Navigating the COVID-19 pandemic: Initial impacts and responses of the Organ Procurement and Transplantation Network in the United States

Am J Transplant. 2021 Jun;21(6):2100-2112. doi: 10.1111/ajt.16411. Epub 2020 Dec 16.


COVID-19 has been sweeping the globe, hitting the United States particularly hard with a state of emergency declared on March 13, 2020. Transplant hospitals have taken various precautions to protect patients from potential exposure. OPTN donor, candidate, and transplant data were analyzed from January 5, 2020 to September 5, 2020. The number of new waiting list registrations decreased, with the Northeast seeing over a 50% decrease from the week of 3/8 versus the week of 4/5. The national transplant system saw near cessation of living donor transplantation (-90%) from the week of 3/8 to the week of 4/5. Similarly, deceased donor kidney transplant volume dropped from 367 to 202 (-45%), and other organs saw similar decreases: lung (-70%), heart (-43%), and liver (-37%). Deceased donors recovered dropped from 260 to 163 (-45%) from 3/8 compared to 4/5, including a 67% decrease for lungs recovered. The magnitude of this decrease varied by geographic area, with the largest percent change (-67%) in the Northeast. Despite the pandemic, discard rates across organ has remained stable. Although the COVID-19 pandemic continues to evolve, OPTN data show recent evidence of stabilization, an indication that an early recovery of the number of living and deceased donors and transplants has ensued.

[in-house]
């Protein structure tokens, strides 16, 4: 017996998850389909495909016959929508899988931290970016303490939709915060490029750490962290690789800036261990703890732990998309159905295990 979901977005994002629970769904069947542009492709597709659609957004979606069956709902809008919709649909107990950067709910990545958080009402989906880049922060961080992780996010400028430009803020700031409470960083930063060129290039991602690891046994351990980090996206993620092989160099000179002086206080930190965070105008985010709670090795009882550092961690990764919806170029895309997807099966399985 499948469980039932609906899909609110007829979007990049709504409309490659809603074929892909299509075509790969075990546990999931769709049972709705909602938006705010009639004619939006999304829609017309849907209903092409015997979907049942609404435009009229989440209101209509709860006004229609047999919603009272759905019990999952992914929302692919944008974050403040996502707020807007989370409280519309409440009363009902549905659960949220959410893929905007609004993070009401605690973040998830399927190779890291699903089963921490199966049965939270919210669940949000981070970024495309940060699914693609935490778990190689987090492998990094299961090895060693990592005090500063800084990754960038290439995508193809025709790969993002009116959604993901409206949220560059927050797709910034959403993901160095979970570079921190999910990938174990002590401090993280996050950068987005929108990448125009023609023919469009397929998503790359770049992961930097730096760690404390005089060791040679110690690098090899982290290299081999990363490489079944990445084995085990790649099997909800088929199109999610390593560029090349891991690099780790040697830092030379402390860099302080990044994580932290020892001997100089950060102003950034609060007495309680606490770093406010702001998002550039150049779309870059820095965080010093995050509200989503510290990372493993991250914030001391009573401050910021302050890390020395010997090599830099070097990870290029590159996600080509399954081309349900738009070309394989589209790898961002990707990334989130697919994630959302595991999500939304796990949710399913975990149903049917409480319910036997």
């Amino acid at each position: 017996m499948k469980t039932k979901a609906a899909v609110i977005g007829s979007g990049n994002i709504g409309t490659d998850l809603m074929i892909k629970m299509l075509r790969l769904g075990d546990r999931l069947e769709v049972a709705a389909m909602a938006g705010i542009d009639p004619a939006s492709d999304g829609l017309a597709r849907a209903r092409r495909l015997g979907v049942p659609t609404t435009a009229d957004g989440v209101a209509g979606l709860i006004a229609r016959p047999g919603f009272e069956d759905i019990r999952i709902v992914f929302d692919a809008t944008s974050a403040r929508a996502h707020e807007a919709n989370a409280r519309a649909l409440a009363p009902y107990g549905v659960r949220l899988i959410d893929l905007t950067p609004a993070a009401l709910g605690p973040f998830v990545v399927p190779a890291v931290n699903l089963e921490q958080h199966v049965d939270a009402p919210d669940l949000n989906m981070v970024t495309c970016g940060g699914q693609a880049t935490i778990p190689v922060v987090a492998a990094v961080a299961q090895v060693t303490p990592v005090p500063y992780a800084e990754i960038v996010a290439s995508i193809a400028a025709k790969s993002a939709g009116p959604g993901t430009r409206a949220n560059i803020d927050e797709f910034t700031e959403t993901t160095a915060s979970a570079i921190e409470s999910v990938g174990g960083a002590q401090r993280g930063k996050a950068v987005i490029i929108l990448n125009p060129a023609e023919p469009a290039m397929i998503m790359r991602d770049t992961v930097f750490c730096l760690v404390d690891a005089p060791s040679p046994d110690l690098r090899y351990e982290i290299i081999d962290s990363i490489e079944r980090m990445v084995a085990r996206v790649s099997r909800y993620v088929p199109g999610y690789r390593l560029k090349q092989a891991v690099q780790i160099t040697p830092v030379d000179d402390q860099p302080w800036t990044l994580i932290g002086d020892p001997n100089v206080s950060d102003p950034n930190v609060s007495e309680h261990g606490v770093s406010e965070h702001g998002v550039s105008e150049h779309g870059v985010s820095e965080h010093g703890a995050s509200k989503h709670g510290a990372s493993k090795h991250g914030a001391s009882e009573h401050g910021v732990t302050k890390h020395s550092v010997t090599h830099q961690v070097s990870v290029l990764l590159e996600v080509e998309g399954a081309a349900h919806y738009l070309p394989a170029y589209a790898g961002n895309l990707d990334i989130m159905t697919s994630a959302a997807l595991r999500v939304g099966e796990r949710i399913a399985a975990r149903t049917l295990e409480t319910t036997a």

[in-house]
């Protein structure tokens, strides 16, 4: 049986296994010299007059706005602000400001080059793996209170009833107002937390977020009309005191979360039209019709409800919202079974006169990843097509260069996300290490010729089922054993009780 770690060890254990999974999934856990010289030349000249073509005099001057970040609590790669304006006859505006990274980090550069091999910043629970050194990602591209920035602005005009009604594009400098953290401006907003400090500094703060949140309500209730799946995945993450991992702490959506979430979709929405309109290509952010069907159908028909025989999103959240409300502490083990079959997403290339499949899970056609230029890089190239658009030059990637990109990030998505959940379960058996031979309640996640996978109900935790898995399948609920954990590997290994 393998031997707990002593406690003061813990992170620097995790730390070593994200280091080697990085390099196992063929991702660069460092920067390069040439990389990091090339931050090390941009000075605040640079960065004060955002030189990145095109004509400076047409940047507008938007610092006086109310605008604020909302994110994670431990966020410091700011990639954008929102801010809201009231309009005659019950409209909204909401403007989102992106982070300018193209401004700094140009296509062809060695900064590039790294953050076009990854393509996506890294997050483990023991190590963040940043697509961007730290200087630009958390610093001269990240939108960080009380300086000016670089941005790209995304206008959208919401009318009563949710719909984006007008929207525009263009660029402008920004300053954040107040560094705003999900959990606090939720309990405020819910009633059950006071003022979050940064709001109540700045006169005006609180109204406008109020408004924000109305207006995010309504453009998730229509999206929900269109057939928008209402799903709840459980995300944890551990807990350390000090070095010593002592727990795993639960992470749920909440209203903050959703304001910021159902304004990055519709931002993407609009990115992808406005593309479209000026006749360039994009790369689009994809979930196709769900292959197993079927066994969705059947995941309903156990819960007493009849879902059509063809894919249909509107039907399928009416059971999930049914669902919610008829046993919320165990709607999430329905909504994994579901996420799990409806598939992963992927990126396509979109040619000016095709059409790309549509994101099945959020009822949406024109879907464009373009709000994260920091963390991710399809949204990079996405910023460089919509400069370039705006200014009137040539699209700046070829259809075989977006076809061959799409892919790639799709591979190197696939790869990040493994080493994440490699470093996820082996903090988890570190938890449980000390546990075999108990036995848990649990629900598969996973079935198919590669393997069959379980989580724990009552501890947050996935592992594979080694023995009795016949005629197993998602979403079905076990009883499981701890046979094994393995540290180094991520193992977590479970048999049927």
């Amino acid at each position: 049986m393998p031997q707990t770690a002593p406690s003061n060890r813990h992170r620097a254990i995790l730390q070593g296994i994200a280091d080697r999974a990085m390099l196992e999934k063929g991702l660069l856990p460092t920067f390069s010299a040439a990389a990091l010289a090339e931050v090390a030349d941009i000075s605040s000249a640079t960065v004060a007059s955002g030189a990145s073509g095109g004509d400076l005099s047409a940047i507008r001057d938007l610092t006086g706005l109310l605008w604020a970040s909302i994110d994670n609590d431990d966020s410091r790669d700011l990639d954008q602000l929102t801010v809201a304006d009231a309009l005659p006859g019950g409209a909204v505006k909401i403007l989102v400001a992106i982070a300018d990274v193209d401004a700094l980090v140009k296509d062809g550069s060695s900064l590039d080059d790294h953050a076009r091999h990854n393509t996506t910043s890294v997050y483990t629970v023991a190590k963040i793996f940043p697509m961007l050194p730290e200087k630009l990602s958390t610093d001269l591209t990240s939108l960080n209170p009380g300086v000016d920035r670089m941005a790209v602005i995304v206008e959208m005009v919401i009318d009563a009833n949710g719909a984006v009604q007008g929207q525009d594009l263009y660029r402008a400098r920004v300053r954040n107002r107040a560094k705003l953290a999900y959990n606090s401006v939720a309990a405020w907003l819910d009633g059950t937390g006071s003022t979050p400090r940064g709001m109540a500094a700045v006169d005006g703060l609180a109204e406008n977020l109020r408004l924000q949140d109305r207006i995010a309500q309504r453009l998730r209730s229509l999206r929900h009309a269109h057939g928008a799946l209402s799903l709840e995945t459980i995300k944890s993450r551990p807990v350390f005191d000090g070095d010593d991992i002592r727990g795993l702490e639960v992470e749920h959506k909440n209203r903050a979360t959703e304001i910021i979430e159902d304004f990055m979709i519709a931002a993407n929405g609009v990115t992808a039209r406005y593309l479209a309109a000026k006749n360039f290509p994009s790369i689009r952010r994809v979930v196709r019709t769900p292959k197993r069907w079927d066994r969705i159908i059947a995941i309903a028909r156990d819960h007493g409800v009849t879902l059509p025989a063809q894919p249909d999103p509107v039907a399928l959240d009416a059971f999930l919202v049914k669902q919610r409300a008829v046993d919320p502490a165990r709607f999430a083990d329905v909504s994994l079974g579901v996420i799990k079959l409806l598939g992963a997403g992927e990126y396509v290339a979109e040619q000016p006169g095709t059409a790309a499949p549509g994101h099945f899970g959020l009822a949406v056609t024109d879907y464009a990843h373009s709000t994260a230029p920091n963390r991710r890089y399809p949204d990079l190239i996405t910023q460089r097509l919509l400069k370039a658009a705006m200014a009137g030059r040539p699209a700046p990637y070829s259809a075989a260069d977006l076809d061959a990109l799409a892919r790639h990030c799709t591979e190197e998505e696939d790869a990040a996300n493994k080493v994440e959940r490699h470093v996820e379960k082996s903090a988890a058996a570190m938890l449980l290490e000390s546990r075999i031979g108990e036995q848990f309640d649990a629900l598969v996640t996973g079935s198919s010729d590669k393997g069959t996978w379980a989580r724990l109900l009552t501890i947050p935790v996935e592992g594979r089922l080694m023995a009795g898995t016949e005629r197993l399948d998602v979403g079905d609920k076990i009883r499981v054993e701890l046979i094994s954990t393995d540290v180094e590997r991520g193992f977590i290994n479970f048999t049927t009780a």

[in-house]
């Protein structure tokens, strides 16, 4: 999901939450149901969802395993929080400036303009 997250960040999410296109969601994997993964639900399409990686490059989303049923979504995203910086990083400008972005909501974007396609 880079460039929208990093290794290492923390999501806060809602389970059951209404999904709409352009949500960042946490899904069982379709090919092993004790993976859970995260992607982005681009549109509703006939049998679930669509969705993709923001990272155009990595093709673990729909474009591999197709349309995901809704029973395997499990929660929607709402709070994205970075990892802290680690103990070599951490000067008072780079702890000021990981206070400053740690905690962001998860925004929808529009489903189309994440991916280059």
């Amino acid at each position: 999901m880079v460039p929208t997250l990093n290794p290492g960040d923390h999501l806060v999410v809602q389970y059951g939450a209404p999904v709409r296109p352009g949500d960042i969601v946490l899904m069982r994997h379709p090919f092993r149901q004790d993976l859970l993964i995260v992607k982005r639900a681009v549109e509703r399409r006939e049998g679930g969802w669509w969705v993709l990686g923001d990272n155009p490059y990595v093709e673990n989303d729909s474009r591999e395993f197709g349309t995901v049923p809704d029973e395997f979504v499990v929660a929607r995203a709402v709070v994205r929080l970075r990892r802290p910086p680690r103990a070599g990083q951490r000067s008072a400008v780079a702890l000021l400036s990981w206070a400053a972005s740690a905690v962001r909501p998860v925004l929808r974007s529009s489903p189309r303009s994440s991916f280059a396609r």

Keywords: Organ Procurement and Transplantation Network (OPTN); donors and donation: deceased; donors and donation: living; ethics and public policy; infection and infectious agents - viral; infectious disease; organ procurement; organ procurement and allocation; organ transplantation in general.

Publication types

  • Research Support, U.S. Gov't, P.H.S.

MeSH terms

  • COVID-19*
  • Humans
  • Organ Transplantation*
  • Pandemics
  • SARS-CoV-2
  • Tissue Donors
  • Tissue and Organ Procurement*
  • United States / epidemiology
  • Waiting Lists